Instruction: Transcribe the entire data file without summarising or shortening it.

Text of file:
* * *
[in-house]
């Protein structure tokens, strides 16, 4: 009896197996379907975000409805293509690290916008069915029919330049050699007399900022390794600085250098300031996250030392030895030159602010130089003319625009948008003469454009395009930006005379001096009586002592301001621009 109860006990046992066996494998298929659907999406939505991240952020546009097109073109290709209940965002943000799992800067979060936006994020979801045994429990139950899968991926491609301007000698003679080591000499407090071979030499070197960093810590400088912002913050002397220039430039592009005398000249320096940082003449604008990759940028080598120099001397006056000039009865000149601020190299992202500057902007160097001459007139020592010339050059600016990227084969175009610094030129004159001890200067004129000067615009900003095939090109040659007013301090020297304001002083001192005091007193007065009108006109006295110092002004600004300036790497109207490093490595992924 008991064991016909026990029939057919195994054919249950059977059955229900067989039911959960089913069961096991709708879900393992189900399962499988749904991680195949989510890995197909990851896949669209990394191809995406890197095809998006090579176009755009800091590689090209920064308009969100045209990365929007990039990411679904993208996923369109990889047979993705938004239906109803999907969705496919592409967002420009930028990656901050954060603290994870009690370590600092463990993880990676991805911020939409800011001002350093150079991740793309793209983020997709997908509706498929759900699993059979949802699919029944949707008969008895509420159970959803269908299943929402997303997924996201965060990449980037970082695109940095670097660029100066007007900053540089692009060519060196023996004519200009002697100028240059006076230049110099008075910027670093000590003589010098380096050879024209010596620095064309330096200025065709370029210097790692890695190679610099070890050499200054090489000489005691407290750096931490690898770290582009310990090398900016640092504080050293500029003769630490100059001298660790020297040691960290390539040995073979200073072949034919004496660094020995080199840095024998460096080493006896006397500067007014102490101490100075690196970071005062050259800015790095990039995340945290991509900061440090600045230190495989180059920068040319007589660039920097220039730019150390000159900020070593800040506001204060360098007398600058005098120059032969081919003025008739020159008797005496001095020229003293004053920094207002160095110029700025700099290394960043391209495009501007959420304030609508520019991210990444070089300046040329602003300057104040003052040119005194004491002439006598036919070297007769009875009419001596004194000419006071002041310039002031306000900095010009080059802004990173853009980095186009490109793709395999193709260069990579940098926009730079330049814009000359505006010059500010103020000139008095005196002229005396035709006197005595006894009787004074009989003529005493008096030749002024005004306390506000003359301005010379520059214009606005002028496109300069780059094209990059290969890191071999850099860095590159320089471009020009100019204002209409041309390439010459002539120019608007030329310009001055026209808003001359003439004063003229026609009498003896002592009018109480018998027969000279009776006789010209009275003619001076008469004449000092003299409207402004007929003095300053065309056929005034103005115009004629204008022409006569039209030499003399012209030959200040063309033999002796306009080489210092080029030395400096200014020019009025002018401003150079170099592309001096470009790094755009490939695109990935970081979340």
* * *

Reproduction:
[in-house]
């Protein structure tokens, strides 16, 4: 009896197996379907975000409805293509690290916008069915029919330049050699007399900022390794600085250098300031996250030392030895030159602010130089003319625009948008003469454009395009930006005379001096009586002592301001621009 109860006990046992066996494998298929659907999406939505991240952020546009097109073109290709209940965002943000799992800067979060936006994020979801045994429990139950899968991926491609301007000698003679080591000499407090071979030499070197960093810590400088912002913050002397220039430039592009005398000249320096940082003449604008990759940028080598120099001397006056000039009865000149601020190299992202500057902007160097001459007139020592010339050059600016990227084969175009610094030129004159001890200067004129000067615009900003095939090109040659007013301090020297304001002083001192005091007193007065009108006109006295110092002004600004300036790497109207490093490595992924 008991064991016909026990029939057919195994054919249950059977059955229900067989039911959960089913069961096991709708879900393992189900399962499988749904991680195949989510890995197909990851896949669209990394191809995406890197095809998006090579176009755009800091590689090209920064308009969100045209990365929007990039990411679904993208996923369109990889047979993705938004239906109803999907969705496919592409967002420009930028990656901050954060603290994870009690370590600092463990993880990676991805911020939409800011001002350093150079991740793309793209983020997709997908509706498929759900699993059979949802699919029944949707008969008895509420159970959803269908299943929402997303997924996201965060990449980037970082695109940095670097660029100066007007900053540089692009060519060196023996004519200009002697100028240059006076230049110099008075910027670093000590003589010098380096050879024209010596620095064309330096200025065709370029210097790692890695190679610099070890050499200054090489000489005691407290750096931490690898770290582009310990090398900016640092504080050293500029003769630490100059001298660790020297040691960290390539040995073979200073072949034919004496660094020995080199840095024998460096080493006896006397500067007014102490101490100075690196970071005062050259800015790095990039995340945290991509900061440090600045230190495989180059920068040319007589660039920097220039730019150390000159900020070593800040506001204060360098007398600058005098120059032969081919003025008739020159008797005496001095020229003293004053920094207002160095110029700025700099290394960043391209495009501007959420304030609508520019991210990444070089300046040329602003300057104040003052040119005194004491002439006598036919070297007769009875009419001596004194000419006071002041310039002031306000900095010009080059802004990173853009980095186009490109793709395999193709260069990579940098926009730079330049814009000359505006010059500010103020000139008095005196002229005396035709006197005595006894009787004074009989003529005493008096030749002024005004306390506000003359301005010379520059214009606005002028496109300069780059094209990059290969890191071999850099860095590159320089471009020009100019204002209409041309390439010459002539120019608007030329310009001055026209808003001359003439004063003229026609009498003896002592009018109480018998027969000279009776006789010209009275003619001076008469004449000092003299409207402004007929003095300053065309056929005034103005115009004629204008022409006569039209030499003399012209030959200040063309033999002796306009080489210092080029030395400096200014020019009025002018401003150079170099592309001096470009790094755009490939695109990935970081979340």